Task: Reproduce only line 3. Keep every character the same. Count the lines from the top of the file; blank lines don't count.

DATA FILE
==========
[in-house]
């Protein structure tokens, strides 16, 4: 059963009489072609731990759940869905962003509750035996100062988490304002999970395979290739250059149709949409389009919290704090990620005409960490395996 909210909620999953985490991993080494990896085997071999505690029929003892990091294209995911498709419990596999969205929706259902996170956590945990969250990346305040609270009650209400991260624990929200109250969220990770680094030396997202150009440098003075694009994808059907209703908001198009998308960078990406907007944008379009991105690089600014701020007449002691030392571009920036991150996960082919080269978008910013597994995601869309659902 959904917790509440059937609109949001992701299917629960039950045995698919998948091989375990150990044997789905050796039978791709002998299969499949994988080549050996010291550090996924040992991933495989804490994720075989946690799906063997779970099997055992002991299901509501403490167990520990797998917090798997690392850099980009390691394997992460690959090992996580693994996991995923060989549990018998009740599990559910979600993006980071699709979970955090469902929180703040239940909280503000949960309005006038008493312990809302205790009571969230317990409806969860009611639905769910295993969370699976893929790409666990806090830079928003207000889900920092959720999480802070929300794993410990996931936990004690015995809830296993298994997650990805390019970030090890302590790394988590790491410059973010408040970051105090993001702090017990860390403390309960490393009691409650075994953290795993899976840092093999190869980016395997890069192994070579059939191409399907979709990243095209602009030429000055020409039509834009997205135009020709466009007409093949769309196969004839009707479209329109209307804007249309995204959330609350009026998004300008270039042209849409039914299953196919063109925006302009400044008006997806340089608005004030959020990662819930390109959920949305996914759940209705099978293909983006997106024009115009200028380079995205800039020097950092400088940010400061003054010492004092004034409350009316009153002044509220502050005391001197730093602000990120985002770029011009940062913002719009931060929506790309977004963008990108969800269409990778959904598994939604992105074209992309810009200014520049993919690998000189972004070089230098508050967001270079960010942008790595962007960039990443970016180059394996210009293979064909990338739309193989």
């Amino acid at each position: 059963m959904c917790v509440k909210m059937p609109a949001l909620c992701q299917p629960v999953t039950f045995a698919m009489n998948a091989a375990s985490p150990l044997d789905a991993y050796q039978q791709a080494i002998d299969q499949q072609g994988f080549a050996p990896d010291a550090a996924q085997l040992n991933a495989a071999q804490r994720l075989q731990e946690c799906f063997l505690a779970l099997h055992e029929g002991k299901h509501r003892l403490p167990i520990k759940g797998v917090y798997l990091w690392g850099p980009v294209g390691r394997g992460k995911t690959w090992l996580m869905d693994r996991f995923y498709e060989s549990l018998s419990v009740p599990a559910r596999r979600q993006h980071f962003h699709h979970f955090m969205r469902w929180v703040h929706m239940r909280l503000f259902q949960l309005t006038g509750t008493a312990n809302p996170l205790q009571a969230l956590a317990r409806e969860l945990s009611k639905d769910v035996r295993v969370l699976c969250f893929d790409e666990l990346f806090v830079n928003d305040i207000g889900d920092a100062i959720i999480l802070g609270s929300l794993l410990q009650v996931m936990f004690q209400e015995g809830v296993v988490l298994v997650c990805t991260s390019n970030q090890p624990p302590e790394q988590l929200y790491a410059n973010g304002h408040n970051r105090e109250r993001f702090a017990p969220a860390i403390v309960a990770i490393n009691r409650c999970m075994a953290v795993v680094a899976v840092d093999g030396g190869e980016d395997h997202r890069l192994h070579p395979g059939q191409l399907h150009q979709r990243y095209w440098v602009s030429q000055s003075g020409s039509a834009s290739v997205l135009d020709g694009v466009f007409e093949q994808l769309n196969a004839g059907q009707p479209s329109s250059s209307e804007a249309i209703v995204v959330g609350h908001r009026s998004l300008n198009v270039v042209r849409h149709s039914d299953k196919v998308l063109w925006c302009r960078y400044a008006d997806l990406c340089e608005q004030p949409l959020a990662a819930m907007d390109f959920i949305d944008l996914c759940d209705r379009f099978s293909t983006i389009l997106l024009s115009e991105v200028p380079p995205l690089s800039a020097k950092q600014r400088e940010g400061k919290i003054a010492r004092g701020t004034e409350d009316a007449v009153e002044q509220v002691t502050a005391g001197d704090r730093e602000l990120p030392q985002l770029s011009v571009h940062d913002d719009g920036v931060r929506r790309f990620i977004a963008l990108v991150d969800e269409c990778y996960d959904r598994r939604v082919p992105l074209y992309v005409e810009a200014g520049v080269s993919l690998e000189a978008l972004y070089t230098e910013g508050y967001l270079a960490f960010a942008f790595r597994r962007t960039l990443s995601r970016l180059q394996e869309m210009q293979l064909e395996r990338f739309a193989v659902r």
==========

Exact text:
């Amino acid at each position: 059963m959904c917790v509440k909210m059937p609109a949001l909620c992701q299917p629960v999953t039950f045995a698919m009489n998948a091989a375990s985490p150990l044997d789905a991993y050796q039978q791709a080494i002998d299969q499949q072609g994988f080549a050996p990896d010291a550090a996924q085997l040992n991933a495989a071999q804490r994720l075989q731990e946690c799906f063997l505690a779970l099997h055992e029929g002991k299901h509501r003892l403490p167990i520990k759940g797998v917090y798997l990091w690392g850099p980009v294209g390691r394997g992460k995911t690959w090992l996580m869905d693994r996991f995923y498709e060989s549990l018998s419990v009740p599990a559910r596999r979600q993006h980071f962003h699709h979970f955090m969205r469902w929180v703040h929706m239940r909280l503000f259902q949960l309005t006038g509750t008493a312990n809302p996170l205790q009571a969230l956590a317990r409806e969860l945990s009611k639905d769910v035996r295993v969370l699976c969250f893929d790409e666990l990346f806090v830079n928003d305040i207000g889900d920092a100062i959720i999480l802070g609270s929300l794993l410990q009650v996931m936990f004690q209400e015995g809830v296993v988490l298994v997650c990805t991260s390019n970030q090890p624990p302590e790394q988590l929200y790491a410059n973010g304002h408040n970051r105090e109250r993001f702090a017990p969220a860390i403390v309960a990770i490393n009691r409650c999970m075994a953290v795993v680094a899976v840092d093999g030396g190869e980016d395997h997202r890069l192994h070579p395979g059939q191409l399907h150009q979709r990243y095209w440098v602009s030429q000055s003075g020409s039509a834009s290739v997205l135009d020709g694009v466009f007409e093949q994808l769309n196969a004839g059907q009707p479209s329109s250059s209307e804007a249309i209703v995204v959330g609350h908001r009026s998004l300008n198009v270039v042209r849409h149709s039914d299953k196919v998308l063109w925006c302009r960078y400044a008006d997806l990406c340089e608005q004030p949409l959020a990662a819930m907007d390109f959920i949305d944008l996914c759940d209705r379009f099978s293909t983006i389009l997106l024009s115009e991105v200028p380079p995205l690089s800039a020097k950092q600014r400088e940010g400061k919290i003054a010492r004092g701020t004034e409350d009316a007449v009153e002044q509220v002691t502050a005391g001197d704090r730093e602000l990120p030392q985002l770029s011009v571009h940062d913002d719009g920036v931060r929506r790309f990620i977004a963008l990108v991150d969800e269409c990778y996960d959904r598994r939604v082919p992105l074209y992309v005409e810009a200014g520049v080269s993919l690998e000189a978008l972004y070089t230098e910013g508050y967001l270079a960490f960010a942008f790595r597994r962007t960039l990443s995601r970016l180059q394996e869309m210009q293979l064909e395996r990338f739309a193989v659902r």